Men have a 1 in 2 chance of developing some sort of cancer at sometime during their lifetime and a 1 in 4 chance of dying from cancer. For women, the risk of developing cancer is 1 in 3 and the risk of dying from cancer is 1 in 5, according to the U.S. National Cancer Institute database.
Many factors, particularly age, sex and genetic inheritance, affect both your lifetime cancer risk and your risk of developing a specific type of cancer. But despite the risk, there are some people who do not get cancer even when a family history of cancer exists.
Why do some people get cancer while others don’t? That’s the new focus of an ongoing American Cancer Society study that was begun in 1950 and is now in its third generation. Three hundred thousand people between the ages of 30 and 65 are being enrolled in the latest phase of the study. Participants must be cancer-free when they join the study. After providing an initial blood sample and completing a comprehensive health survey, participants are sent follow-up surveys every two years.
The first generation study discovered the link between smoking and lung cancer. The second generation study begun in the 1980s linked obesity with increased cancer risk. The current study is exploring the effects of a sedentary lifestyle on cancer risk as well as the question of why some people get cancer while others do not.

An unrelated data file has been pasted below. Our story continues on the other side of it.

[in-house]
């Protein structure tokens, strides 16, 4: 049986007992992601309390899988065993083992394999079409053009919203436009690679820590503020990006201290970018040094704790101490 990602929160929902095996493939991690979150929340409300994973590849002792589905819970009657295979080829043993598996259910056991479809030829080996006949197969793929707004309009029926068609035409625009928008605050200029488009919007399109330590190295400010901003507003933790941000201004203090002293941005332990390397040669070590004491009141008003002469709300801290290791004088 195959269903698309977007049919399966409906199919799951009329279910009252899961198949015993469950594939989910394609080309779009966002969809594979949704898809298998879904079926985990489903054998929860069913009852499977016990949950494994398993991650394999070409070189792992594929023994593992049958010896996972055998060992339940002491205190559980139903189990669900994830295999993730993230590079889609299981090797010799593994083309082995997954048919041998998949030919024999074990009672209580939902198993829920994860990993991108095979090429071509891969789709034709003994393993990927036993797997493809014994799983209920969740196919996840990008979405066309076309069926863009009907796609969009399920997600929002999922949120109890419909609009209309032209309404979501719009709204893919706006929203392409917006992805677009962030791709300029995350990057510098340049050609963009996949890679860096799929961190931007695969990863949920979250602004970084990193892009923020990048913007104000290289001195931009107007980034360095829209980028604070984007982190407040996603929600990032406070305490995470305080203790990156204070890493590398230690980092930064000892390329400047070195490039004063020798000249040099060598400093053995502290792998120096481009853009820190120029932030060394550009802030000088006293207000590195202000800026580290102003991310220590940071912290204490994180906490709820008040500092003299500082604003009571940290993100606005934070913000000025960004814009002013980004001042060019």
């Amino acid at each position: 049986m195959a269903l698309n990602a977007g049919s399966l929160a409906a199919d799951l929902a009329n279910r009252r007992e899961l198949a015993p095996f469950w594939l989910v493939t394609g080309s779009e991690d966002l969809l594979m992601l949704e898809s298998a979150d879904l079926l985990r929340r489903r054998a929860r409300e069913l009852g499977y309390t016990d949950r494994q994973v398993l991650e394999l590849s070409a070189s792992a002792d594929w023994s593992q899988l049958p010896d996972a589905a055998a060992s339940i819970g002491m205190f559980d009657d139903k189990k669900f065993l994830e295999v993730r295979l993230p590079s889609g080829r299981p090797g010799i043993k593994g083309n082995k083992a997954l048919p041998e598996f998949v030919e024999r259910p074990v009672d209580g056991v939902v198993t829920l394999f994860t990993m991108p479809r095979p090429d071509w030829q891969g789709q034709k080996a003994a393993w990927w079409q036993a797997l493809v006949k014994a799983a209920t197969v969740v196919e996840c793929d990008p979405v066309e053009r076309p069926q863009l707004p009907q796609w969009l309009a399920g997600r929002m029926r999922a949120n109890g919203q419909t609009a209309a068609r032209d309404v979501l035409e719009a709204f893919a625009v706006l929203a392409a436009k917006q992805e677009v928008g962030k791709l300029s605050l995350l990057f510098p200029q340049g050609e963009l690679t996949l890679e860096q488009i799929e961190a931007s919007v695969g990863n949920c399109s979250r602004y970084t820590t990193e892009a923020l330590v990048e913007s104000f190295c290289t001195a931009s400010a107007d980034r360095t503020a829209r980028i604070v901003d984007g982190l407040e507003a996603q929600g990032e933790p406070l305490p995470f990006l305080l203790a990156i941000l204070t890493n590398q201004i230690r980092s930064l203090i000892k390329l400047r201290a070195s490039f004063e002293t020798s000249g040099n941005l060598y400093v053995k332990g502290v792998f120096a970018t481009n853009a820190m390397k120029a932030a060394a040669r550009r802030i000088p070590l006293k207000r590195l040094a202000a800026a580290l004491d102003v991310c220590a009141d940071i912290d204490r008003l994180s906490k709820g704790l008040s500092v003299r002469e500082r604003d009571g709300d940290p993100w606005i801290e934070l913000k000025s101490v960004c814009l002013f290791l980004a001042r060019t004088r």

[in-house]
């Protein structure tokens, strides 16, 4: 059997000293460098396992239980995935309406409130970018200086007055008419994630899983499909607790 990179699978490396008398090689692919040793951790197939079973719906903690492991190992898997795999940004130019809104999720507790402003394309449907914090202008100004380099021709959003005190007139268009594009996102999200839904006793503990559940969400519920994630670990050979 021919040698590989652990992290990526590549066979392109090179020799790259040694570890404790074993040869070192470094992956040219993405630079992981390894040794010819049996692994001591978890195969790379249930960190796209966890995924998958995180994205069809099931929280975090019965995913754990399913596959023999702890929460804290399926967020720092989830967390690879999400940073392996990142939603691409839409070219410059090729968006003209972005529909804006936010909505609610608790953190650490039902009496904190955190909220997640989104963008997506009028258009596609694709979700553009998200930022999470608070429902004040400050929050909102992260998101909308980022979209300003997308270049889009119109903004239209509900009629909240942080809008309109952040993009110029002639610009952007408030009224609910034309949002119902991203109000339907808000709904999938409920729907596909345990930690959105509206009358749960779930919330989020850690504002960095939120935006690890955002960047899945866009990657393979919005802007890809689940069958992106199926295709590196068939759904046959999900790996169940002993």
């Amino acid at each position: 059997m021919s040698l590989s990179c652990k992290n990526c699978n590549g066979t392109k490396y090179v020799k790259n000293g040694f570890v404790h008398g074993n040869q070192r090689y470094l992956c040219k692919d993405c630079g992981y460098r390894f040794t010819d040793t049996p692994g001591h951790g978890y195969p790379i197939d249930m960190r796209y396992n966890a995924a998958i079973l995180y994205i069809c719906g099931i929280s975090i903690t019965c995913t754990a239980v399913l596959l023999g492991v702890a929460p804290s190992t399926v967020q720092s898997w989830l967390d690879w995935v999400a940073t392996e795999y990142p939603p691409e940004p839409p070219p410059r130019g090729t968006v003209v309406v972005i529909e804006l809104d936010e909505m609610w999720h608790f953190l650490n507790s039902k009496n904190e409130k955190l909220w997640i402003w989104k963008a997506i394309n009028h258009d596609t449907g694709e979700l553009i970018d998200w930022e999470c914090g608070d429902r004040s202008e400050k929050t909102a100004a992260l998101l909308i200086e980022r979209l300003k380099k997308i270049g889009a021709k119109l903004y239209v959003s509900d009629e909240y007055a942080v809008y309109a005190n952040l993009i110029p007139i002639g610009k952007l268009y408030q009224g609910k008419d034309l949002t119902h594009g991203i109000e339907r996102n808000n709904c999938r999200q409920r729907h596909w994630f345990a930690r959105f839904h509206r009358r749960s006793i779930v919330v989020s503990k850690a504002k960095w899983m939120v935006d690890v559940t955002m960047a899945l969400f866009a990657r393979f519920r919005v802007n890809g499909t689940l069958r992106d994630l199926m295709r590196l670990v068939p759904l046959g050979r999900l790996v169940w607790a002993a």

Nearly a quarter of a million men will be diagnosed with prostate cancer this year, according to the American Cancer Society. For 30 million of those men that diagnosis will prove fatal. Prostate cancer is the second most common cancer in men and the second leading cause of cancer death in American men. But big numbers make it hard to assimilate the risk, so let’s break it down:
If you are an American man, your risk of being diagnosed with prostate cancer is 1 in 6 and your risk of dying from prostate cancer is 1 in 36. But if you are obese, your risk of death goes up dramatically.
“It is absolutely clear that obesity increases a man’s risk of dying from prostate cancer,” said Dr. Andrew Rundle, associate professor of epidemiology at Columbia University’s Mailman School of Public Health in New York City in an interview with NBCNews.com.
Obesity increased the risk of prostate cancer diagnosis by 57%; however, Dr. Rundle said further research is needed to determine if prostate cancer causes cancer or makes it more difficult to treat. Obesity is known to have a direct causal relationship to five cancers: post-menopausal breast cancer, colon cancer, kidney cancer, esophageal cancer and endometrial cancer.